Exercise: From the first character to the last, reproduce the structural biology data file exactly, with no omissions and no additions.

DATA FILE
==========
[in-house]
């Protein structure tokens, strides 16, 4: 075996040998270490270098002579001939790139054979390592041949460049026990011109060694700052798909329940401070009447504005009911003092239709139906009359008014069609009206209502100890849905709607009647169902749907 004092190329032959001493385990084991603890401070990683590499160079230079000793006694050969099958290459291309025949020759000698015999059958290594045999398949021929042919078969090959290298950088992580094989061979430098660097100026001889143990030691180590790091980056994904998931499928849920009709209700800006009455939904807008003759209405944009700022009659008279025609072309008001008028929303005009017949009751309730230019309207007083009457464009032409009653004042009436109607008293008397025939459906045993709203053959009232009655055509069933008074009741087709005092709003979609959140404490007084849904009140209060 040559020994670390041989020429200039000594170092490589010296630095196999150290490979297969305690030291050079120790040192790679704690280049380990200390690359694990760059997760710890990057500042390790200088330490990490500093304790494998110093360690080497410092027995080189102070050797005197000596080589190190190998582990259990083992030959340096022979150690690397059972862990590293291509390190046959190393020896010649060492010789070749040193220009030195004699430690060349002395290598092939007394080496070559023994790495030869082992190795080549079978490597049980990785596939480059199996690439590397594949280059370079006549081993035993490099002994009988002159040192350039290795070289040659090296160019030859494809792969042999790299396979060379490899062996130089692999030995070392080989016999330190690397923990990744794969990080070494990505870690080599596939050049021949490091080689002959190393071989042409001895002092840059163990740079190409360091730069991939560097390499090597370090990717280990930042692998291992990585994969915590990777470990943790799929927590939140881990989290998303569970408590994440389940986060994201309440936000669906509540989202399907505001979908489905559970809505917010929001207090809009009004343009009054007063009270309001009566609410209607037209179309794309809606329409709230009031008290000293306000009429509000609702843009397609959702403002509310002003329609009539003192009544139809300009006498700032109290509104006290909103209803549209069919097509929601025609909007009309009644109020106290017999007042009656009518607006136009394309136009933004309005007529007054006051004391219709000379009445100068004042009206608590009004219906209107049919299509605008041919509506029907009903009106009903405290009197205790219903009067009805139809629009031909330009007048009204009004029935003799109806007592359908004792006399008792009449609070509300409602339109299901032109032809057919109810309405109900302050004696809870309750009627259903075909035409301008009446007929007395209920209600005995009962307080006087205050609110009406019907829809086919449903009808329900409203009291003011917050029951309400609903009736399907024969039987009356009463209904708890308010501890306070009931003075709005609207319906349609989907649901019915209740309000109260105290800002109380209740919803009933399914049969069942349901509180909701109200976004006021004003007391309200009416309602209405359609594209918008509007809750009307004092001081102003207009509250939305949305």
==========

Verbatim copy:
[in-house]
């Protein structure tokens, strides 16, 4: 075996040998270490270098002579001939790139054979390592041949460049026990011109060694700052798909329940401070009447504005009911003092239709139906009359008014069609009206209502100890849905709607009647169902749907 004092190329032959001493385990084991603890401070990683590499160079230079000793006694050969099958290459291309025949020759000698015999059958290594045999398949021929042919078969090959290298950088992580094989061979430098660097100026001889143990030691180590790091980056994904998931499928849920009709209700800006009455939904807008003759209405944009700022009659008279025609072309008001008028929303005009017949009751309730230019309207007083009457464009032409009653004042009436109607008293008397025939459906045993709203053959009232009655055509069933008074009741087709005092709003979609959140404490007084849904009140209060 040559020994670390041989020429200039000594170092490589010296630095196999150290490979297969305690030291050079120790040192790679704690280049380990200390690359694990760059997760710890990057500042390790200088330490990490500093304790494998110093360690080497410092027995080189102070050797005197000596080589190190190998582990259990083992030959340096022979150690690397059972862990590293291509390190046959190393020896010649060492010789070749040193220009030195004699430690060349002395290598092939007394080496070559023994790495030869082992190795080549079978490597049980990785596939480059199996690439590397594949280059370079006549081993035993490099002994009988002159040192350039290795070289040659090296160019030859494809792969042999790299396979060379490899062996130089692999030995070392080989016999330190690397923990990744794969990080070494990505870690080599596939050049021949490091080689002959190393071989042409001895002092840059163990740079190409360091730069991939560097390499090597370090990717280990930042692998291992990585994969915590990777470990943790799929927590939140881990989290998303569970408590994440389940986060994201309440936000669906509540989202399907505001979908489905559970809505917010929001207090809009009004343009009054007063009270309001009566609410209607037209179309794309809606329409709230009031008290000293306000009429509000609702843009397609959702403002509310002003329609009539003192009544139809300009006498700032109290509104006290909103209803549209069919097509929601025609909007009309009644109020106290017999007042009656009518607006136009394309136009933004309005007529007054006051004391219709000379009445100068004042009206608590009004219906209107049919299509605008041919509506029907009903009106009903405290009197205790219903009067009805139809629009031909330009007048009204009004029935003799109806007592359908004792006399008792009449609070509300409602339109299901032109032809057919109810309405109900302050004696809870309750009627259903075909035409301008009446007929007395209920209600005995009962307080006087205050609110009406019907829809086919449903009808329900409203009291003011917050029951309400609903009736399907024969039987009356009463209904708890308010501890306070009931003075709005609207319906349609989907649901019915209740309000109260105290800002109380209740919803009933399914049969069942349901509180909701109200976004006021004003007391309200009416309602209405359609594209918008509007809750009307004092001081102003207009509250939305949305």